Venezuela Power Blackouts

Venezuela has been cursed with power outages over the last few years. Many of the outages have affected large portions of the country with over half of the country, at times, without power.

So why the sudden rash of power problems in Venezuela, a country rich with oil and natural gas?

In 2002 a Presidential decree was issued by Hugo Chavez that locked electricity rates for the country. Rates would not be allowed to rise. Economics 101 teaches that prices are used to balance supply with demand. When a maximum price is set for an item then supply problems develop if the demand exceeds the amount supplied at the maximum price.

In 2007, Chavez nationalized Venezuela's largest power companies to bring them under governmental control. Chavez justified his action by stating that he was fighting greedy foreign companies.

Results of government run power?
April 30, 2008 Blackout
September 1, 2008 Blackout
October 19, 2008 Blackout
January 5, 2010 Blackout (in this article Chavez blames the power problems on El Nino)
August 28, 2010 Blackout
September 5, 2010 Blackout
April 7, 2011 Blackout
May 10, 2011 Blackout
June 11, 2011 Blackout

Several of the blackout articles written in 2010 mention frequent blackouts in 2009. I could not find news article for 2009 blackouts. I'm not sure why.

So what does this trend look like graphically?


Not a great trend.

You may think that I targeted my blackout search to the period of when the government owned the power companies. I did a Google search for "Venezuela blackout" (the same search I did for the blackouts post 2007) for articles from 1/1/2001 to 1/1/2007. The search did not find a single article for a news worthy blackout in this period:

What has the government done in an attempt to fix the problem?

Blame the consumer, of course.

If the pesky consumer didn't want so much power then the problem could be fixed.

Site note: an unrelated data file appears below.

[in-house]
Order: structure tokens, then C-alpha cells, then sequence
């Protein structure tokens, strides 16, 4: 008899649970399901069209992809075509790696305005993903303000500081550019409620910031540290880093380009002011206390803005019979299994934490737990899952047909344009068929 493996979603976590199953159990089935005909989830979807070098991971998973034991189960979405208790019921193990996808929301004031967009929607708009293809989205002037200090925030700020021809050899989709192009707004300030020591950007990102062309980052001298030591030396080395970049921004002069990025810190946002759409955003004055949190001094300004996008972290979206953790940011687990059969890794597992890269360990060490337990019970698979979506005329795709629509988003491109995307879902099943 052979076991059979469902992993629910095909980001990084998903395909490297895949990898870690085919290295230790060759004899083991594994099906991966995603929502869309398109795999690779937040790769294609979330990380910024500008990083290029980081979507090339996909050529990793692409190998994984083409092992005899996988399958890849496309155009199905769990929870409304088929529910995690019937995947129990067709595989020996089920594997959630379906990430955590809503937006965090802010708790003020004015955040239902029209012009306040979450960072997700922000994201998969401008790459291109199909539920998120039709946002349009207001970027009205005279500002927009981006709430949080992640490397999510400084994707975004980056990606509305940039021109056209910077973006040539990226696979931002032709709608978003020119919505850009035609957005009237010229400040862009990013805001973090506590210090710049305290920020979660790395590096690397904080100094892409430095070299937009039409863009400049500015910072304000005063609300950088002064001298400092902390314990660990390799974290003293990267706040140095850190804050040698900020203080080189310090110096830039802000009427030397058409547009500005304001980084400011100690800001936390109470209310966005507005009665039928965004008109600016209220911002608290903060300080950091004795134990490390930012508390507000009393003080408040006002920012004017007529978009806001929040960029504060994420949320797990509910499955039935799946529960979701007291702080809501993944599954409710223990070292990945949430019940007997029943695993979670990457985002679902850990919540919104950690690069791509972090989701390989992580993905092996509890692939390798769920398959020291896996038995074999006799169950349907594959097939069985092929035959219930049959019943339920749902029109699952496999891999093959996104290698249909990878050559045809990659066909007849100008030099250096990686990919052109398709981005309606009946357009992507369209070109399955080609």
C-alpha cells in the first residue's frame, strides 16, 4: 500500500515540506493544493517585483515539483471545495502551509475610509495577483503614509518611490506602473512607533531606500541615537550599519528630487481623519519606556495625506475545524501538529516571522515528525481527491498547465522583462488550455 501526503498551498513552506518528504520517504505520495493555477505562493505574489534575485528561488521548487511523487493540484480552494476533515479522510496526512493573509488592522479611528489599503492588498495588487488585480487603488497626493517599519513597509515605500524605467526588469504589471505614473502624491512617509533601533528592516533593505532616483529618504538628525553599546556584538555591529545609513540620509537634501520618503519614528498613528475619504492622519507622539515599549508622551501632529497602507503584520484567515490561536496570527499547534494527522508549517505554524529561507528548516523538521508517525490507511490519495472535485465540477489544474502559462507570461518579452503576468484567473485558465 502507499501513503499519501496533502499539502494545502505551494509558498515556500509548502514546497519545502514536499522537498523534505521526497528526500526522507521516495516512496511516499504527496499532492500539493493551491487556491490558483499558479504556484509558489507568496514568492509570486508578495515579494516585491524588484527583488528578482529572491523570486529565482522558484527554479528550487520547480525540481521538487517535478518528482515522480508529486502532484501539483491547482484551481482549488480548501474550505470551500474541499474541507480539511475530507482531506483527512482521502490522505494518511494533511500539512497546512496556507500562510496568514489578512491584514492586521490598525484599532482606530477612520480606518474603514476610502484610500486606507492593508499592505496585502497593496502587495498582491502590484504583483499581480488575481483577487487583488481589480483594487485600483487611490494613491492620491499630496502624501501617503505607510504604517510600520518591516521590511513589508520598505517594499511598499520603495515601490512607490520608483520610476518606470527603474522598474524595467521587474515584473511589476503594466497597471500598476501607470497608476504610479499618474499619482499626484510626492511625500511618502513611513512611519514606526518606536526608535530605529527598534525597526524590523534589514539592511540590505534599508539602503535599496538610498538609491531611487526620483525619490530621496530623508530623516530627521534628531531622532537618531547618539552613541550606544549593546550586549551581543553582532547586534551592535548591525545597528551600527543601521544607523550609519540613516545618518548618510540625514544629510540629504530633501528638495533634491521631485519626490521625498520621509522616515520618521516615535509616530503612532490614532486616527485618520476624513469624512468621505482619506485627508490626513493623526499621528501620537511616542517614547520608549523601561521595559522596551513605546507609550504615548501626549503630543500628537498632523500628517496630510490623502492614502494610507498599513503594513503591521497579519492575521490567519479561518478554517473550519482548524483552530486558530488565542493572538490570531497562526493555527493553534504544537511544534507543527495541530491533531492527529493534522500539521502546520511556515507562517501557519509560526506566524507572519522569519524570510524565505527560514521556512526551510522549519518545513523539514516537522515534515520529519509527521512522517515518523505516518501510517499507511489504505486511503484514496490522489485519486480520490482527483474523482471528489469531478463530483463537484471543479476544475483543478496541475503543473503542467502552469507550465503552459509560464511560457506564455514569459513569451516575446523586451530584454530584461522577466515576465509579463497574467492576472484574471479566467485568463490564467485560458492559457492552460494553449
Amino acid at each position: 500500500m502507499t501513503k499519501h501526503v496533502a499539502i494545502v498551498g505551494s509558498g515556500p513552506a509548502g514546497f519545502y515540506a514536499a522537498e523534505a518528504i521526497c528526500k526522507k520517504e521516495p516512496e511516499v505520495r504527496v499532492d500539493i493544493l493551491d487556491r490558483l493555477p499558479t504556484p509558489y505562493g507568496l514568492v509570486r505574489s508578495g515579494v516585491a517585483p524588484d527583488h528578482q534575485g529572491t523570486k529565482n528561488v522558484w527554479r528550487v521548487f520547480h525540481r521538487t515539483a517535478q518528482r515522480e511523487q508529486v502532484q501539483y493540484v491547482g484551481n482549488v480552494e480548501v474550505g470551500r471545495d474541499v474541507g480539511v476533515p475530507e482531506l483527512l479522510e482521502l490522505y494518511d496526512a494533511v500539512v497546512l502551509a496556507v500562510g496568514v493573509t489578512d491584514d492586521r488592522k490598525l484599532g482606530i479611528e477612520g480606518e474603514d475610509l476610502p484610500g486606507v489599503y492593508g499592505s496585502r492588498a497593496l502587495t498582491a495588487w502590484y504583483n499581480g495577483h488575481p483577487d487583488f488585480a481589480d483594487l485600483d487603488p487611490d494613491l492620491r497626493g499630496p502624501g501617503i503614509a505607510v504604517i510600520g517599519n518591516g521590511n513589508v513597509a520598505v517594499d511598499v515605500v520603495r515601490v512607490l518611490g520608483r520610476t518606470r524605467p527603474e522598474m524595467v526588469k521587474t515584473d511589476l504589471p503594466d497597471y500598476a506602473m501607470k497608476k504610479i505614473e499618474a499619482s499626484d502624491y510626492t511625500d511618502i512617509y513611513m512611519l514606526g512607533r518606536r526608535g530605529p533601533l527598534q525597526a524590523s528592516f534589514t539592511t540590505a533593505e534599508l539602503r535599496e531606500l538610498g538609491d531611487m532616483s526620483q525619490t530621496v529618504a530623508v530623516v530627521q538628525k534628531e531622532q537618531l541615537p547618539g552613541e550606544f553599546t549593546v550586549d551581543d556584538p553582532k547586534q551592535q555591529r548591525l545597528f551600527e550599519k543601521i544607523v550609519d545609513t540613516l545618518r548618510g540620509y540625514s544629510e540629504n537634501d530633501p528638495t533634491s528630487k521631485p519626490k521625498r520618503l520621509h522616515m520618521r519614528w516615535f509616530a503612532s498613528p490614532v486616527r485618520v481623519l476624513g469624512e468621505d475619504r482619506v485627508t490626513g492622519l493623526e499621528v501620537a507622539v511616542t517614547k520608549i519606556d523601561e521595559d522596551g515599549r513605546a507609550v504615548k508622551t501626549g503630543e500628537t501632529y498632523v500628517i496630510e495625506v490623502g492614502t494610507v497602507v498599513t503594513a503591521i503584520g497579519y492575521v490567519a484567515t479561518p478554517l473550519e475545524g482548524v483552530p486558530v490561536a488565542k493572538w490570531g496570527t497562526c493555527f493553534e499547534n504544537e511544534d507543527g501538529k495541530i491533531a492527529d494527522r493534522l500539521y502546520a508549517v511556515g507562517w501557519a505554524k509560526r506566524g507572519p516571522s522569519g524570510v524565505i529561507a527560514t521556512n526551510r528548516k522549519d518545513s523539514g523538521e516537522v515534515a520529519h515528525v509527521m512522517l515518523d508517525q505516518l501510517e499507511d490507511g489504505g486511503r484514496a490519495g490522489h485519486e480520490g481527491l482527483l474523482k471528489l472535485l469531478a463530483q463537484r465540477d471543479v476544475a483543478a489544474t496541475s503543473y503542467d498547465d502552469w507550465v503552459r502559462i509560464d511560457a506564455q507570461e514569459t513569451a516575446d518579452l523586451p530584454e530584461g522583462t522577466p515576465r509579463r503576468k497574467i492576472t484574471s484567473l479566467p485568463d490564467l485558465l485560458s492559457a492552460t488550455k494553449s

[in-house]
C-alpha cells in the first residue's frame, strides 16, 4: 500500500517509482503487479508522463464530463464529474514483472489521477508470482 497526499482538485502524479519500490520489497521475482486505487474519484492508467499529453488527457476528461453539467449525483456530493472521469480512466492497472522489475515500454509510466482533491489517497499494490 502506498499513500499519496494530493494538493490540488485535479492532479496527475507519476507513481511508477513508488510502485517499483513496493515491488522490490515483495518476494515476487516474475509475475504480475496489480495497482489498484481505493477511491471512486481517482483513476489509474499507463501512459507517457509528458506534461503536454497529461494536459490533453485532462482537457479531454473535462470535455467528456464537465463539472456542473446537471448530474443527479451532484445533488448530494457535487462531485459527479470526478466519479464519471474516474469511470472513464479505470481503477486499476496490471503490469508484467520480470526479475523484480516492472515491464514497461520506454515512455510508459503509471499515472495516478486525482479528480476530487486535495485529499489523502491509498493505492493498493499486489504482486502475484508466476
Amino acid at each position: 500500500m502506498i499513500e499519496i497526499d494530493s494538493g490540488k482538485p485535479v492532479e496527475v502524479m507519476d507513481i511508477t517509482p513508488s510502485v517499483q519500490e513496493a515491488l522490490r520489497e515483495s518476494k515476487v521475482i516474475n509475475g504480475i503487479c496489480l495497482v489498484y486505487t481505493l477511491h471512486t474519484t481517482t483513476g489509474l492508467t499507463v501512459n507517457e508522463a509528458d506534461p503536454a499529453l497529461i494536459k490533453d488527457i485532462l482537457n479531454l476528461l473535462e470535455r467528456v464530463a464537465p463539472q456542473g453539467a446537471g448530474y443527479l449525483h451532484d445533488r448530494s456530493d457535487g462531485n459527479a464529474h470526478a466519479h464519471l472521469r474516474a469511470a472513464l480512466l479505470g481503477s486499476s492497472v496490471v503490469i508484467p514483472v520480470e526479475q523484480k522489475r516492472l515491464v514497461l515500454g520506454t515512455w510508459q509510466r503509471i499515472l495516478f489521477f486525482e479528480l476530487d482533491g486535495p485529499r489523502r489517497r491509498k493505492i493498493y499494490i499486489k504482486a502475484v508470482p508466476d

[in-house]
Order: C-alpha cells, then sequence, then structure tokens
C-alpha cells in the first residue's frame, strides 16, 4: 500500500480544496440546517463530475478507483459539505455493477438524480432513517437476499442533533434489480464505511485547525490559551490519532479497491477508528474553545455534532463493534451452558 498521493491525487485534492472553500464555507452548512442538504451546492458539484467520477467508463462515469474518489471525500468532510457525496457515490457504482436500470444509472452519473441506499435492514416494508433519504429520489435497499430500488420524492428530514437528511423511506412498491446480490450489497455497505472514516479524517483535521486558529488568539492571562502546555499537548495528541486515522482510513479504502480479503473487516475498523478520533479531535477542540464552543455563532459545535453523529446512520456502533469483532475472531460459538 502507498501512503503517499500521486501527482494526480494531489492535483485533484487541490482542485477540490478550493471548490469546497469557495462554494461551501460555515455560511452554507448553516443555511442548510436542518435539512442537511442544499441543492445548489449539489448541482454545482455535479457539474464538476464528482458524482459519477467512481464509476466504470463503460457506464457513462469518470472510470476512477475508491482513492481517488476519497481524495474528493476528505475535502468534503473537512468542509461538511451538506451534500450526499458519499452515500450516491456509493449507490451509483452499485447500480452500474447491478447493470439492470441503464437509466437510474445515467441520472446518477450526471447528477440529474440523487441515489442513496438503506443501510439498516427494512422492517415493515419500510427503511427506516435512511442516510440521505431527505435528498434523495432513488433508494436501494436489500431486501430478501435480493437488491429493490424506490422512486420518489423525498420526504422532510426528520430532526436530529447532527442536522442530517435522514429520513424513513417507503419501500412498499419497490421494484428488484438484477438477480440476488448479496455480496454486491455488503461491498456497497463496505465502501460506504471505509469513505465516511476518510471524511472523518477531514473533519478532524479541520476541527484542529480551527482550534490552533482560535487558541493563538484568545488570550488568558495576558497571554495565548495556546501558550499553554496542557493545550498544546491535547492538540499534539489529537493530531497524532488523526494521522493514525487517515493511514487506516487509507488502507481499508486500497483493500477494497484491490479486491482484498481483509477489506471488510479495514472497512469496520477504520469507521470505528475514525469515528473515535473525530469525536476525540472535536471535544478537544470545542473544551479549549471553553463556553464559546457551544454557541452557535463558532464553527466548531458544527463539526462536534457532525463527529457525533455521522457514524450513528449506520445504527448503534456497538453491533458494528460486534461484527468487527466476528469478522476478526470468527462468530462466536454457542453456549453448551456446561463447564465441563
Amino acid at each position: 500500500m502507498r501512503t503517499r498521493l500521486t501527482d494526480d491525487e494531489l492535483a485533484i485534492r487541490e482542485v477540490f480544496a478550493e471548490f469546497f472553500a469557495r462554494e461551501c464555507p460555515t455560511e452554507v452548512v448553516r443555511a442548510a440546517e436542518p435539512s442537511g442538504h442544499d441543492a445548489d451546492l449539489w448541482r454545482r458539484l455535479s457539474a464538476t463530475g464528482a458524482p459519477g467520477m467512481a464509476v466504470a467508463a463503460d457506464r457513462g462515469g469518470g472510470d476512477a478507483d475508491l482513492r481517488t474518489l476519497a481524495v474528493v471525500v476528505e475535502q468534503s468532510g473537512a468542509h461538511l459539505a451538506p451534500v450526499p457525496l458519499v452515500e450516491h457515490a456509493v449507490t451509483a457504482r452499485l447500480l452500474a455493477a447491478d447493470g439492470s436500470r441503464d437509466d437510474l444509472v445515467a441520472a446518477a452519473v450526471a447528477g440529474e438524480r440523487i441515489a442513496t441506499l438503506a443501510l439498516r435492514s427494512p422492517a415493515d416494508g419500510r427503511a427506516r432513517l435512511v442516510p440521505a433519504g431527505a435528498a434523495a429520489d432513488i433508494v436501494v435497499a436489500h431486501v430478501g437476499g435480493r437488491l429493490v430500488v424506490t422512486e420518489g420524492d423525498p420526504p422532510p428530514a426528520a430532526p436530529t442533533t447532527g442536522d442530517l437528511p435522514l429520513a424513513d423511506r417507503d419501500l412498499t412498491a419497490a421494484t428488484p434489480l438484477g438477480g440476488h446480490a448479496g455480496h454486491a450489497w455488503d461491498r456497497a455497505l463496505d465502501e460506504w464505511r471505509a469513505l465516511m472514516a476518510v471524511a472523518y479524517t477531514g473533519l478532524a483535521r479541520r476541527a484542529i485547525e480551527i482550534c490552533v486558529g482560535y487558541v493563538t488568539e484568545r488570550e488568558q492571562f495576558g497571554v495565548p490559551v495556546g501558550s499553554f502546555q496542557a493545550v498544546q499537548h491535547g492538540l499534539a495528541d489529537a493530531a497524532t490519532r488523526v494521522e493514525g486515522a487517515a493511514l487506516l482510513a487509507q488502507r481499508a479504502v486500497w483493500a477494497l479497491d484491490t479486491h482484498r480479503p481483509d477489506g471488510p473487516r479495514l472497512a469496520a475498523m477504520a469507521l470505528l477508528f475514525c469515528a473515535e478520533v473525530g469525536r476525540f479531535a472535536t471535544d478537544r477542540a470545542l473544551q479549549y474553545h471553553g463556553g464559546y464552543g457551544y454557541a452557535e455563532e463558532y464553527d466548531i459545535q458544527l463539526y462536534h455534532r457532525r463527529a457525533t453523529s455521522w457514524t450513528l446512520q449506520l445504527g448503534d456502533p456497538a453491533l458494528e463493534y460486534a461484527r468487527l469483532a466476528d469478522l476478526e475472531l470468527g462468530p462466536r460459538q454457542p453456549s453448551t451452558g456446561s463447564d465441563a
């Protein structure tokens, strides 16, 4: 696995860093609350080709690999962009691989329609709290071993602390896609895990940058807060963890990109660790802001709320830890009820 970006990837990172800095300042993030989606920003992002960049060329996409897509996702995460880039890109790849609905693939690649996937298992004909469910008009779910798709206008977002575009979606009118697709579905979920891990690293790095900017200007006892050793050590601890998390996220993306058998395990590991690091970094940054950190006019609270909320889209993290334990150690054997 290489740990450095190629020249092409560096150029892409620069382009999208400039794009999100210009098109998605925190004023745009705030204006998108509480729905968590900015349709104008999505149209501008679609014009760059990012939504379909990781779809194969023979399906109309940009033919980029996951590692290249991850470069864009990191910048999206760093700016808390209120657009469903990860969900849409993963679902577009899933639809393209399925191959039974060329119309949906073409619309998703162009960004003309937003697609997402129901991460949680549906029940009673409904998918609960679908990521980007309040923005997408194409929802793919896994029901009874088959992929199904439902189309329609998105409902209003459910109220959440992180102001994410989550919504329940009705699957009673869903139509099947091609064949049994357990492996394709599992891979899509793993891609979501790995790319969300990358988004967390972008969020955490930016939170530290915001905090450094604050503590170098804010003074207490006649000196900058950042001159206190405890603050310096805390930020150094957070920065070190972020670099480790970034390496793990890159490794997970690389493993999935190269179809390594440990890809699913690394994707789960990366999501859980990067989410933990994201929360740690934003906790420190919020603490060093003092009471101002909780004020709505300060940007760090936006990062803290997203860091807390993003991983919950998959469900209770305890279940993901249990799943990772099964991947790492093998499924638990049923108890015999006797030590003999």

In this article published on 11/10/2009 about the blackouts, Chavez mocks Venezuelans for their "careless" use of electricity:
In response, the president is embarking on his own crusade: pushing Venezuelans to conserve by mocking their consumption habits.

He began his critique last month with the amount of time citizens spent under their shower heads, saying three-minute showers were sufficient. “I’ve counted and I don’t end up stinking,” he said. “I guarantee it.”

Mr. Ch├ívez is even going after his countrymen’s expanding waistlines“Watch out for the fat people,” he said last month, citing a study finding a jump in obesity. “Time to lose weight through dieting and exercise.”
What business would ever consider mocking its customers or telling its customers to use less of the product being sold by the business?

This illustrates the stark difference between government provided services and privately provided services. A private business would be thrilled that consumers wanted more of the service being offered by the business. The business would tirelessly be trying to find ways to provide more power to people in order to increase the revenue of the business (Of course, this assumes the price of power can fluctuate to equalize the demand with the supply. This would not be the case here where the prices are fixed.). The government, on the other hand, is angered by the constant demand of the people for power.

In this article published on 6/13/2011, which is 18 months after the 3-minute shower article along with more frequent and substantial blackouts, Chavez now indicates that a 2-minute shower is adequate time to cleanse oneself:

Chavez last year urged Venezuelans to take 2 minute “socialist showers”, use candles and to pare the use of air conditioners to deal with the crisis.

Finally the government has decided that it must increase the price of electricity to alleviate the demand for power. The government does not do so without once again fulminating against the ever demanding power consumer:

Vice President Elias Jaua said the measures aimed at avoiding "inappropriate and excessive use" of electricity will force individuals as well as businesses to reduce energy consumption or face fines and possible suspension of electricity services.

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